Posted by bad_luck on 12/10/2012 11:07:00 PM (view original):
Government endorsement of a religion is specifically prohibited by the Constitution. So, while you may disagree, for example, with money spent on a war, it's within the government's authority to go to war.
Here's a quote from James Story (appointed by James Madison, "The Father of the Constitution"):
“The real object of the First Amendment was not to countenance, much less to advance Mohammedanism, or Judaism, or infidelity, by prostrating Christianity, but to exclude all rivalry among Christian sects and to prevent any national ecclesiastical patronage of the national government.” [J. Story, III, Commentaries on the Constitution [section] 1871 (1833)]
Another tidbit about a fellow named Benjamin Huntington:
"No religion shall be established by law, nor shall the equal rights of conscience be infringed." Congressman Benjamin Huntington stood to agree that such an amendment was valuable, but was concerned that "the words might be taken in such latitude as to be extremely hurtful to the cause of religion
". Whatever words were used, Huntington wanted the amendment to be clear enough "to secure the rights of conscience, and a free exercise of the rights of religion, but not to patronize those who professed no religion at all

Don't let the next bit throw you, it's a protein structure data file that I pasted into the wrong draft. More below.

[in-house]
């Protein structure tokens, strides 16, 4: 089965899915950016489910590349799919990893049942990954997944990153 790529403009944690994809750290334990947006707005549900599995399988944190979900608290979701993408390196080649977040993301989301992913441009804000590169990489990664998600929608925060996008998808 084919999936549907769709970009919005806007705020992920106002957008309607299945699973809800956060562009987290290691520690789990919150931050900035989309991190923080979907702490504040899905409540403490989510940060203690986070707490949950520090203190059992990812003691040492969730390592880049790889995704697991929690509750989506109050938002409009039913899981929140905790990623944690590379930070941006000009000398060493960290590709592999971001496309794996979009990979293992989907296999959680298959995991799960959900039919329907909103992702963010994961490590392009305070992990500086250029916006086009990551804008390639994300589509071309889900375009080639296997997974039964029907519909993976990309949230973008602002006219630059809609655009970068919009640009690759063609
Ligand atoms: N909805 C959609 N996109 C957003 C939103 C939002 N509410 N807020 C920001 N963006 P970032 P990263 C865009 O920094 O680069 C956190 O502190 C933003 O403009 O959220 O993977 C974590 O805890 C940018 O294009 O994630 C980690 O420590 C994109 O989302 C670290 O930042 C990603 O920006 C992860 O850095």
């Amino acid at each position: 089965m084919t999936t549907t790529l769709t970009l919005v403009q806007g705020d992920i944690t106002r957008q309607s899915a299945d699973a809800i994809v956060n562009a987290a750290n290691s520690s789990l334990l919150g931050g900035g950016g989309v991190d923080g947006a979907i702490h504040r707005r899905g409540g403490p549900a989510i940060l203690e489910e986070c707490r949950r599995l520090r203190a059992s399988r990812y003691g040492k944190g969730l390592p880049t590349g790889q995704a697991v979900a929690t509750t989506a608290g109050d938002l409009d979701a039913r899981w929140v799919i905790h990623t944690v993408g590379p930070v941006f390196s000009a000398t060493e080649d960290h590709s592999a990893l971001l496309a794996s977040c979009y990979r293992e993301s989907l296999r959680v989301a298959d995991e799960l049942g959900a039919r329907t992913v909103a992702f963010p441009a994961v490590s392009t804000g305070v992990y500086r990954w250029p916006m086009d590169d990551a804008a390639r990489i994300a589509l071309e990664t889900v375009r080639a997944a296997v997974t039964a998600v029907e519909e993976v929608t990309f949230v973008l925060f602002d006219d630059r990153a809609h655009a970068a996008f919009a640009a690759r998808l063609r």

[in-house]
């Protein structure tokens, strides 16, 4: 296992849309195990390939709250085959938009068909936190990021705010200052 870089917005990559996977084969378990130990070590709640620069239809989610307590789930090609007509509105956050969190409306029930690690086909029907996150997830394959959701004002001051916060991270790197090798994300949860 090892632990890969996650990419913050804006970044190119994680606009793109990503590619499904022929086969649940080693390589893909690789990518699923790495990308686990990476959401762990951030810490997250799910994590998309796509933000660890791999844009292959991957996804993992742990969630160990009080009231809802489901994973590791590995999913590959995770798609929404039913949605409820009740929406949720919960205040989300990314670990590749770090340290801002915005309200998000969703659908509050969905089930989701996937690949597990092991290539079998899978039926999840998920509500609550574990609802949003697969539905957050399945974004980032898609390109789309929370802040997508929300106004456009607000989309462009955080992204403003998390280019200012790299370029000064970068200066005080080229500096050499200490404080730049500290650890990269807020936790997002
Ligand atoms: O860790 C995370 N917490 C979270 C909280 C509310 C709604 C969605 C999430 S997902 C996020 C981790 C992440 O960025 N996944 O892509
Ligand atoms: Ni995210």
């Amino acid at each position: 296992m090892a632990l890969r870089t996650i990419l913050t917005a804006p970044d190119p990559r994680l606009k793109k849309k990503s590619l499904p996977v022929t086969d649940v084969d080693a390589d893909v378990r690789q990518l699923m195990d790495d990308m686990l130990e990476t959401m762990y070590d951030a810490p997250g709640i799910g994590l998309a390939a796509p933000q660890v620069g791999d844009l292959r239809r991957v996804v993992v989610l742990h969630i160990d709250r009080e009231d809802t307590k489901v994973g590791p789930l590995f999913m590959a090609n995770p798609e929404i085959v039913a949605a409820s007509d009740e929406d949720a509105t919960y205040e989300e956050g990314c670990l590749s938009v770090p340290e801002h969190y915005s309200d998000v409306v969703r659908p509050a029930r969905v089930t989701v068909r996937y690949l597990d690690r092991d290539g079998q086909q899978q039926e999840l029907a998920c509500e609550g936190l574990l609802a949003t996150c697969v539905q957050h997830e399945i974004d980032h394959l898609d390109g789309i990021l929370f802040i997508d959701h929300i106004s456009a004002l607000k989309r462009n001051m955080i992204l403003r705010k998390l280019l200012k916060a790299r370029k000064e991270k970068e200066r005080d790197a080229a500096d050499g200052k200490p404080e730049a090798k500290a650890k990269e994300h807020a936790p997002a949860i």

". In other words, Huntington wanted the amendment to establish the secular religion
, but not the secular
lack of religion.
I can list many more if it would help, but I doubt it will.
Before the 20th century, the First Amendment's free speech provisions were only applied to acts by the US Congress "Congress shall make no law...". It was only in the early 20th century that the courts decided it would apply to all government actions (state and local governments) and was the second half of the 20th century before they started applying it to private suits, public schools, etc.
So the courts eventually expanded the scope to those things that were never the part of the original intent..